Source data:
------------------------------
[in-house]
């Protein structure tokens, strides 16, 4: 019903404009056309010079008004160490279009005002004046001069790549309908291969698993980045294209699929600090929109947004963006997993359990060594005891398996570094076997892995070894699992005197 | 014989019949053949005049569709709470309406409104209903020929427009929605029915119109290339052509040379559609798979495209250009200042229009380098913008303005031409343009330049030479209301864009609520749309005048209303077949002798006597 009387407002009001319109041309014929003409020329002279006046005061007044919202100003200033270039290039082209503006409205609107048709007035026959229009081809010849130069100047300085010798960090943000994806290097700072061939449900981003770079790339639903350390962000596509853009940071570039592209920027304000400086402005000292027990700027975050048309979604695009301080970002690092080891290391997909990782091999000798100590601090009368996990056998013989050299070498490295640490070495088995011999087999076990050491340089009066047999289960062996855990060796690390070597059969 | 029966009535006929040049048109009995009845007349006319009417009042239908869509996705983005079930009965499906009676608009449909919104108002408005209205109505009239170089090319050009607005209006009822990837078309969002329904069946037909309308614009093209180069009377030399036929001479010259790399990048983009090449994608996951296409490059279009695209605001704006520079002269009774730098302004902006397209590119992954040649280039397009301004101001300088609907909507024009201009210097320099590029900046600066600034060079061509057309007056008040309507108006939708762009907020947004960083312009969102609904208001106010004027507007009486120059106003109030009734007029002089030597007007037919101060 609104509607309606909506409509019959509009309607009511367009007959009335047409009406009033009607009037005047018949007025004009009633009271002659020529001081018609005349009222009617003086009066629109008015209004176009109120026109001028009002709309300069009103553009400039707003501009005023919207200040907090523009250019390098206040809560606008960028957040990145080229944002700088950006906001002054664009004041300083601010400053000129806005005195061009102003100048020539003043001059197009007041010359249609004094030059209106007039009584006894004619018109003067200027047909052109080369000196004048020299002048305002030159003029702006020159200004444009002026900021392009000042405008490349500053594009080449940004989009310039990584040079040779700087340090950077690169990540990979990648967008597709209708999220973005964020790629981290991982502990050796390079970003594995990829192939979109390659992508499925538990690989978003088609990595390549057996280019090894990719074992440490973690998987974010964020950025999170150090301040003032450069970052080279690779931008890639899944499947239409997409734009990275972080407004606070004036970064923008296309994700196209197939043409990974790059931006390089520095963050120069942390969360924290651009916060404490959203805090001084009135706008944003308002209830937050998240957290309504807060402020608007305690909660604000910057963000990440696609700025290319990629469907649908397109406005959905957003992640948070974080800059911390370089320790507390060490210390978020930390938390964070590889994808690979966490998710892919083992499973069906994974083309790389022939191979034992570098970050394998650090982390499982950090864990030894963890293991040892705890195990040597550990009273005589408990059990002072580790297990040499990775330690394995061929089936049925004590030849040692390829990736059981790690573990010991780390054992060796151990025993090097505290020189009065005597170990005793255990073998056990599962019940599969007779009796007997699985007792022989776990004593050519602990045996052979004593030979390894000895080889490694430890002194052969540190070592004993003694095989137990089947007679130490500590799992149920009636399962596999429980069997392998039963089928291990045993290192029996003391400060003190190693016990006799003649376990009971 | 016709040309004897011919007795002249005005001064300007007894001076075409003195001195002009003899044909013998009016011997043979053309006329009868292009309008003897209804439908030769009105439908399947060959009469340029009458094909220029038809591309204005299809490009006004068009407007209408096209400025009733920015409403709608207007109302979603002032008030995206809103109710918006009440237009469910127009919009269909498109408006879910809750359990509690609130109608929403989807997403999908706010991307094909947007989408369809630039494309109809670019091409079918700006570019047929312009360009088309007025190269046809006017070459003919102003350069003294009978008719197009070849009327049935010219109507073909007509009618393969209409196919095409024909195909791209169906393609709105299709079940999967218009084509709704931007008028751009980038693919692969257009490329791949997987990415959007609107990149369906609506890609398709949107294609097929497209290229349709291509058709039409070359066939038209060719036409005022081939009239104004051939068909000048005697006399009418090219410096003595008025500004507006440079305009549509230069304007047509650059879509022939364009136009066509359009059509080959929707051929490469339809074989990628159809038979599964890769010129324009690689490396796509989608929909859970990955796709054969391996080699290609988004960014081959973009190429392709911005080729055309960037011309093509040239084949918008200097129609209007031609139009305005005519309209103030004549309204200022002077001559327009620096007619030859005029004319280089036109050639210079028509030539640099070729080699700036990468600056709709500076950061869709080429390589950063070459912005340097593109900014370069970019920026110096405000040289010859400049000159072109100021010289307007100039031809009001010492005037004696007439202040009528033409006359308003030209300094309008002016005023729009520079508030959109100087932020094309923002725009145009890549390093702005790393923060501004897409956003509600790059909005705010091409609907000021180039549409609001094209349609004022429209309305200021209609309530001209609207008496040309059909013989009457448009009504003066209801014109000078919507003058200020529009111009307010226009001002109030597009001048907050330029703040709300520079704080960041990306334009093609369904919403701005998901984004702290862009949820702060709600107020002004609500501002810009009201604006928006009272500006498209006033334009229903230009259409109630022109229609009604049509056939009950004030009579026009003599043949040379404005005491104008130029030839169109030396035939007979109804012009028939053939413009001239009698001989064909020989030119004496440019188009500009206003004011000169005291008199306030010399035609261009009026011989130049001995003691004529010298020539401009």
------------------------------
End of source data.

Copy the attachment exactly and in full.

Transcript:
[in-house]
């Protein structure tokens, strides 16, 4: 019903404009056309010079008004160490279009005002004046001069790549309908291969698993980045294209699929600090929109947004963006997993359990060594005891398996570094076997892995070894699992005197 | 014989019949053949005049569709709470309406409104209903020929427009929605029915119109290339052509040379559609798979495209250009200042229009380098913008303005031409343009330049030479209301864009609520749309005048209303077949002798006597 009387407002009001319109041309014929003409020329002279006046005061007044919202100003200033270039290039082209503006409205609107048709007035026959229009081809010849130069100047300085010798960090943000994806290097700072061939449900981003770079790339639903350390962000596509853009940071570039592209920027304000400086402005000292027990700027975050048309979604695009301080970002690092080891290391997909990782091999000798100590601090009368996990056998013989050299070498490295640490070495088995011999087999076990050491340089009066047999289960062996855990060796690390070597059969 | 029966009535006929040049048109009995009845007349006319009417009042239908869509996705983005079930009965499906009676608009449909919104108002408005209205109505009239170089090319050009607005209006009822990837078309969002329904069946037909309308614009093209180069009377030399036929001479010259790399990048983009090449994608996951296409490059279009695209605001704006520079002269009774730098302004902006397209590119992954040649280039397009301004101001300088609907909507024009201009210097320099590029900046600066600034060079061509057309007056008040309507108006939708762009907020947004960083312009969102609904208001106010004027507007009486120059106003109030009734007029002089030597007007037919101060 609104509607309606909506409509019959509009309607009511367009007959009335047409009406009033009607009037005047018949007025004009009633009271002659020529001081018609005349009222009617003086009066629109008015209004176009109120026109001028009002709309300069009103553009400039707003501009005023919207200040907090523009250019390098206040809560606008960028957040990145080229944002700088950006906001002054664009004041300083601010400053000129806005005195061009102003100048020539003043001059197009007041010359249609004094030059209106007039009584006894004619018109003067200027047909052109080369000196004048020299002048305002030159003029702006020159200004444009002026900021392009000042405008490349500053594009080449940004989009310039990584040079040779700087340090950077690169990540990979990648967008597709209708999220973005964020790629981290991982502990050796390079970003594995990829192939979109390659992508499925538990690989978003088609990595390549057996280019090894990719074992440490973690998987974010964020950025999170150090301040003032450069970052080279690779931008890639899944499947239409997409734009990275972080407004606070004036970064923008296309994700196209197939043409990974790059931006390089520095963050120069942390969360924290651009916060404490959203805090001084009135706008944003308002209830937050998240957290309504807060402020608007305690909660604000910057963000990440696609700025290319990629469907649908397109406005959905957003992640948070974080800059911390370089320790507390060490210390978020930390938390964070590889994808690979966490998710892919083992499973069906994974083309790389022939191979034992570098970050394998650090982390499982950090864990030894963890293991040892705890195990040597550990009273005589408990059990002072580790297990040499990775330690394995061929089936049925004590030849040692390829990736059981790690573990010991780390054992060796151990025993090097505290020189009065005597170990005793255990073998056990599962019940599969007779009796007997699985007792022989776990004593050519602990045996052979004593030979390894000895080889490694430890002194052969540190070592004993003694095989137990089947007679130490500590799992149920009636399962596999429980069997392998039963089928291990045993290192029996003391400060003190190693016990006799003649376990009971 | 016709040309004897011919007795002249005005001064300007007894001076075409003195001195002009003899044909013998009016011997043979053309006329009868292009309008003897209804439908030769009105439908399947060959009469340029009458094909220029038809591309204005299809490009006004068009407007209408096209400025009733920015409403709608207007109302979603002032008030995206809103109710918006009440237009469910127009919009269909498109408006879910809750359990509690609130109608929403989807997403999908706010991307094909947007989408369809630039494309109809670019091409079918700006570019047929312009360009088309007025190269046809006017070459003919102003350069003294009978008719197009070849009327049935010219109507073909007509009618393969209409196919095409024909195909791209169906393609709105299709079940999967218009084509709704931007008028751009980038693919692969257009490329791949997987990415959007609107990149369906609506890609398709949107294609097929497209290229349709291509058709039409070359066939038209060719036409005022081939009239104004051939068909000048005697006399009418090219410096003595008025500004507006440079305009549509230069304007047509650059879509022939364009136009066509359009059509080959929707051929490469339809074989990628159809038979599964890769010129324009690689490396796509989608929909859970990955796709054969391996080699290609988004960014081959973009190429392709911005080729055309960037011309093509040239084949918008200097129609209007031609139009305005005519309209103030004549309204200022002077001559327009620096007619030859005029004319280089036109050639210079028509030539640099070729080699700036990468600056709709500076950061869709080429390589950063070459912005340097593109900014370069970019920026110096405000040289010859400049000159072109100021010289307007100039031809009001010492005037004696007439202040009528033409006359308003030209300094309008002016005023729009520079508030959109100087932020094309923002725009145009890549390093702005790393923060501004897409956003509600790059909005705010091409609907000021180039549409609001094209349609004022429209309305200021209609309530001209609207008496040309059909013989009457448009009504003066209801014109000078919507003058200020529009111009307010226009001002109030597009001048907050330029703040709300520079704080960041990306334009093609369904919403701005998901984004702290862009949820702060709600107020002004609500501002810009009201604006928006009272500006498209006033334009229903230009259409109630022109229609009604049509056939009950004030009579026009003599043949040379404005005491104008130029030839169109030396035939007979109804012009028939053939413009001239009698001989064909020989030119004496440019188009500009206003004011000169005291008199306030010399035609261009009026011989130049001995003691004529010298020539401009």